The narrative progression I refer to is the advancement of the characters into pure chaos after the guise of ‘polite society’ is stripped away, revealing the hypocrisy behind its ideals and presentation. This chaos is the crux of the film as it magnificently illustrates the futility of the mask that the upper class have created for themselves, which the film heightens through comedic elements giving the film a heavily satirical atmosphere.

Furthermore, the films caricatured characters play a crucial role in conveying the film’s message as many of them are hypocrites, their real faces hiding behind the mask of what ‘polite society’ expects to see, with costume being cleverly utilised to convey to us the true thoughts and feelings of many of the characters whilst simultaneously acting as a red herring in some circumstances, illustrating how we cannot always know whether or not people are truly what they present themselves as, linking to another key message the film discusses: distrust in the political landscape.

However, although the film has a profound message, it suffers from being very simplistic on its surface. The story is cliché and predictable with a couple of drawn out dull moments, with the real meat of the film laying underneath, and whilst this is the case for most films, the surface has to be captivating at the same time in order to engage the audience. In this sense ‘The Party’ could be potentially divisive for audiences as the film runs the risk of appearing pretentious and dull for some viewers, which I can confirm as many left my screening of the film verbally disgruntled.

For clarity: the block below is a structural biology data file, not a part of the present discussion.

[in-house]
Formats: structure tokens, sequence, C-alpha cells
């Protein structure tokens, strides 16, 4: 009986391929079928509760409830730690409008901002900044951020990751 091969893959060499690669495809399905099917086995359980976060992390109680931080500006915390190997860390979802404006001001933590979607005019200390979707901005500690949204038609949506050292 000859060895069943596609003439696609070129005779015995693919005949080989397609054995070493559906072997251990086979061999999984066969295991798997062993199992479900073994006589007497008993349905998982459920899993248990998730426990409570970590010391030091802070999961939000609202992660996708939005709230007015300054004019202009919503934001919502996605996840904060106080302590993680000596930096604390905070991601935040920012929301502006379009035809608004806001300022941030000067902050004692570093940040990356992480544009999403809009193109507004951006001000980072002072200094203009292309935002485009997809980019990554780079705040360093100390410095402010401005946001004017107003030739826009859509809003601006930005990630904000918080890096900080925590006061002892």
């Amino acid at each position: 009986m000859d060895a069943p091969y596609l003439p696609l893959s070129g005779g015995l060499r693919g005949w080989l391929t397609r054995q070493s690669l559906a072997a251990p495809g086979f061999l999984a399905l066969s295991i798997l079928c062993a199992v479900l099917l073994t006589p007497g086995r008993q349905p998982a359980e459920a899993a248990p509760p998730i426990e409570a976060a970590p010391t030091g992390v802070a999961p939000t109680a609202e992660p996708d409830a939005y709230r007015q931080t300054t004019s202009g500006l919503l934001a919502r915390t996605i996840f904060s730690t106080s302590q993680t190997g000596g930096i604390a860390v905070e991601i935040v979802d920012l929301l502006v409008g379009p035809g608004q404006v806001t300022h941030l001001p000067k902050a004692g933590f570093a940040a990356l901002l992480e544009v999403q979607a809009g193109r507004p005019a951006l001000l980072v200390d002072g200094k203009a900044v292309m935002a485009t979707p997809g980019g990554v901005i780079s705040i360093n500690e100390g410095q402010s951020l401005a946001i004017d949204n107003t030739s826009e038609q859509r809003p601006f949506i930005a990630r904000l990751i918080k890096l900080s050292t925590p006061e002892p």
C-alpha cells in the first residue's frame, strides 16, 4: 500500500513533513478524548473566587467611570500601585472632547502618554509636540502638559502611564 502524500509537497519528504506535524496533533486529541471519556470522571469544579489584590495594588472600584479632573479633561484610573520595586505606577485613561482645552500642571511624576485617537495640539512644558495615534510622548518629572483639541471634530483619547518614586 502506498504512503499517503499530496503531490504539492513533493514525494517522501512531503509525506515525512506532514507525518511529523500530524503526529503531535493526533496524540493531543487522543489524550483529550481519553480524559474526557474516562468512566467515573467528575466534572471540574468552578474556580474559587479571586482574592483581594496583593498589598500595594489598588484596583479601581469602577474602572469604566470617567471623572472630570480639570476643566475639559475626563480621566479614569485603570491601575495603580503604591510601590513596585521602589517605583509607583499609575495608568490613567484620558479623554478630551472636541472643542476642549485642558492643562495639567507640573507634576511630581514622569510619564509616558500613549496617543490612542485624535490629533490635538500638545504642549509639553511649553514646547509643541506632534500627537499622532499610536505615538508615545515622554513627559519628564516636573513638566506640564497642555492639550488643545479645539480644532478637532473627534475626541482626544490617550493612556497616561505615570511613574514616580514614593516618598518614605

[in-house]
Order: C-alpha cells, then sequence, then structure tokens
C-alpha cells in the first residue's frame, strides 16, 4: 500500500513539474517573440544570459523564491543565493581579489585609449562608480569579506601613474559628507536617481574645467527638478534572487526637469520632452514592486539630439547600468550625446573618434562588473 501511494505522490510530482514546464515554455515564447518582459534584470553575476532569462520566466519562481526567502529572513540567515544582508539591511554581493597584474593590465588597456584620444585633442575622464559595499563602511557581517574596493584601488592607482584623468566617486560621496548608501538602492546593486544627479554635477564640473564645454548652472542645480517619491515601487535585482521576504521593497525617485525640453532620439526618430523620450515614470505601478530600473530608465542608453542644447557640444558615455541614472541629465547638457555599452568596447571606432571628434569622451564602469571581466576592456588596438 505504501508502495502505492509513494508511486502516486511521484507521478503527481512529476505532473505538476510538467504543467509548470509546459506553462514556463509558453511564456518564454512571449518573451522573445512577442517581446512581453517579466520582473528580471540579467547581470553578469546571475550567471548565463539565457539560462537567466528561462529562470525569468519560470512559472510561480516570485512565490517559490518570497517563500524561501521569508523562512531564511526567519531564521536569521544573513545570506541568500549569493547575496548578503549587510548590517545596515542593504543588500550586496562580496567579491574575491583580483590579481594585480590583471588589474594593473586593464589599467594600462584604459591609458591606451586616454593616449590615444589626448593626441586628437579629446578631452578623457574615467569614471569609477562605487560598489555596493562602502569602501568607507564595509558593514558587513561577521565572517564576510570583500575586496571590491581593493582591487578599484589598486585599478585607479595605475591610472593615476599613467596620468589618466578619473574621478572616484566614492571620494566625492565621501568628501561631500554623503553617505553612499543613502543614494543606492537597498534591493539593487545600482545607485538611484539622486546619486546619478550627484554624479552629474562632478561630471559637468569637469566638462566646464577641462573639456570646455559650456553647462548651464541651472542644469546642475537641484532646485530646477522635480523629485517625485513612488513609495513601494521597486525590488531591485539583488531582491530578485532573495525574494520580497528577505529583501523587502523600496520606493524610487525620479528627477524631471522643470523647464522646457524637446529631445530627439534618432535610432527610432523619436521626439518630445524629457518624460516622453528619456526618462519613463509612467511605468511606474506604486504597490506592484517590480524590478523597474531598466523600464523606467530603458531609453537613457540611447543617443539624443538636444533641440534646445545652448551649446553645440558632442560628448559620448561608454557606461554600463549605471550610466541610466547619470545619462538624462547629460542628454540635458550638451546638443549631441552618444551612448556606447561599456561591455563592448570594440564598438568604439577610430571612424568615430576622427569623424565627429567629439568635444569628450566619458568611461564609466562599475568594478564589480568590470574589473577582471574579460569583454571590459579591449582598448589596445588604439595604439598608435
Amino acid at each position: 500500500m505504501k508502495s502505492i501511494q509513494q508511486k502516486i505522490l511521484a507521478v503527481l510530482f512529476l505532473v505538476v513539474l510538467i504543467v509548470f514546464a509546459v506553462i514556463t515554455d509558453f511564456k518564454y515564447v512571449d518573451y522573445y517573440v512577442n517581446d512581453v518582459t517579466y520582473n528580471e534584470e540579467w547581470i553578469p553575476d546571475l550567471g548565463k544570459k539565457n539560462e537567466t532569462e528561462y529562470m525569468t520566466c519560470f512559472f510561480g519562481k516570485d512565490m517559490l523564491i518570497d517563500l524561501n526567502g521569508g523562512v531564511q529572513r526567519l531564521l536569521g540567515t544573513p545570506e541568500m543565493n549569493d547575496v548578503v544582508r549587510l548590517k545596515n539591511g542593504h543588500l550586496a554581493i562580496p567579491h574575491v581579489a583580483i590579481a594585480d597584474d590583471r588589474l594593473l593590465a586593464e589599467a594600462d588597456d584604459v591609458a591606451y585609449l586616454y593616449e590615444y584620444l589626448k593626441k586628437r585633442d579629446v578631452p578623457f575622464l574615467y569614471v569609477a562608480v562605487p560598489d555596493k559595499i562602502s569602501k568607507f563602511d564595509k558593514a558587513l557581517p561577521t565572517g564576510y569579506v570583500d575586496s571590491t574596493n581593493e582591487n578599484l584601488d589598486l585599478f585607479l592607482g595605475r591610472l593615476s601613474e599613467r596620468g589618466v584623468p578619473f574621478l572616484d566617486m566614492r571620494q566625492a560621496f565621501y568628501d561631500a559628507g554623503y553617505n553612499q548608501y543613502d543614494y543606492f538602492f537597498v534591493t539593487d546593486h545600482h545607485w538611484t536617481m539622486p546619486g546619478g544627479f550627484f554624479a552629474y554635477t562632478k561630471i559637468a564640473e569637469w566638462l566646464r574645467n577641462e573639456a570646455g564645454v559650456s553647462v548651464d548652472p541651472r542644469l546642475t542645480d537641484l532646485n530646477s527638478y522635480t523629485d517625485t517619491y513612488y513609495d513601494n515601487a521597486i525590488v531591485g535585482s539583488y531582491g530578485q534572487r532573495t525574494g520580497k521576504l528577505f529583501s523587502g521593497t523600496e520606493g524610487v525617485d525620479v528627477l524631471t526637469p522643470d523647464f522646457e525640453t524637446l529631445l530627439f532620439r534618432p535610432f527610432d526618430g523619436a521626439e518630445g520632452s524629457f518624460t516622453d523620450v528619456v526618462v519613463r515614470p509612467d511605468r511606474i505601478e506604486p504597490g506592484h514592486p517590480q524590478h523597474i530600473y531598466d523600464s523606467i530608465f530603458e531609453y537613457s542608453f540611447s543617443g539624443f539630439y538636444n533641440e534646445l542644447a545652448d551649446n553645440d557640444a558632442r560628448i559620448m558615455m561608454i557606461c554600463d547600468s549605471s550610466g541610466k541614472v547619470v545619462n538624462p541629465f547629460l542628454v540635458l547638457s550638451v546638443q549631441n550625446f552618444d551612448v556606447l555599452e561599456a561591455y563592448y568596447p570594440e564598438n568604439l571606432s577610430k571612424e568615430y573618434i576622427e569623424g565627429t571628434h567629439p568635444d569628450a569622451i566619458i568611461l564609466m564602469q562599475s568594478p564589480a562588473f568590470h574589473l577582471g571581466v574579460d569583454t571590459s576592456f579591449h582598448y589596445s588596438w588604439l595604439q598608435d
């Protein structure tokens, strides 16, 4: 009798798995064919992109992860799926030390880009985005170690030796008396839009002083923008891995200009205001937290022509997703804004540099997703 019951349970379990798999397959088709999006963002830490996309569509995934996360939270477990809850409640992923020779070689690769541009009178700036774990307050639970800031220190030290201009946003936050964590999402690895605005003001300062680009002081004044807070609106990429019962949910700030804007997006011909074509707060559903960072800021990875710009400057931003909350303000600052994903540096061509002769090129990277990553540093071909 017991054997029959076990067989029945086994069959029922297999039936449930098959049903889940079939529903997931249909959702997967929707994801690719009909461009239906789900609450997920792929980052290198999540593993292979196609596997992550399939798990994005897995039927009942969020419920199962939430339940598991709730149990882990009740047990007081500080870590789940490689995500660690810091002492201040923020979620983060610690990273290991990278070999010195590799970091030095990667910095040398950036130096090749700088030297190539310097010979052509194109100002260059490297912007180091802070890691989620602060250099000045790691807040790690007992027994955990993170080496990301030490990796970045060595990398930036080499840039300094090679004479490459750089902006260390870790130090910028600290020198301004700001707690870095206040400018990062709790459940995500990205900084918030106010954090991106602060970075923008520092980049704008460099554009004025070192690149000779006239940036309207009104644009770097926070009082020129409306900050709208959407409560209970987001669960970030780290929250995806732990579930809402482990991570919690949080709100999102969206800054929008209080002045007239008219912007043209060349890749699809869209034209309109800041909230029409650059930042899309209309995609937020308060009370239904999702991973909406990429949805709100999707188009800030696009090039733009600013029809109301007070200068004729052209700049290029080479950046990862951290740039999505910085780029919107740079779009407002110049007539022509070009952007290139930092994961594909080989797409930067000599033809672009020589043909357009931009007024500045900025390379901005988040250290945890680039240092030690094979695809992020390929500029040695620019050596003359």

In conclusion, ‘The Party’ is an incredibly humorous, satirical take on modern day society’s political landscape as well as the hypocrisy of ‘polite society’ and its bloated sense of self righteousness. Although it has its flaws, ‘The Party’ is a highly entertaining film with a punchy message that really sticks with you after you’ve left the theatre: indecision is the face of modern day politics, and that desperately needs to change.


Should you RSVP to ‘The Party’? The Party is a stage adaptation to the big screen of a small party. The movie is witty. Brevity is wit! and so is this movie.

I liked this movie like I liked the single malt scotch I had while watching it. Tiny little sips of delight.

This movie is the antithesis of a raucous CGI event with super-sized cola drinks and popcorn. The characters are real, not computer generated, and the make-up worn here is called personality. The protagonist here isn’t trying to save the world, but merely there own world. However, best laid plans go awry at first contact and drama ensues to the viewer’s pleasure.

The movie is in black and white. Thank God, the director has taste. We read books that are in black and white, don’t we? Black text on white paper. It is sufficient to paint extremely colorful stories.

The characters, their personalities, relationships, back-stories and the plot are masterfully intertwined. The narrative plays out like a group dance. The characters are initially arrayed in a circle on the dance floor. Each character does a brief solo dance act that introduces us to the idiosyncrasies of that character. Subsequently, characters step forwards in pairs or triples for a friendly or feuding dance number. This is the literary equivalent of the final dance scene in Footloose!

The movie will appeal more to a mature audience with several years of life experience, who will more likely recognize and appreciate the numerous understated references to numerous social, cultural, religious and political topics throughout the movie.

Finally, if none of that appeals to you. It has Cilian Murphy! Go watch it!

Leave a Reply

Copyright By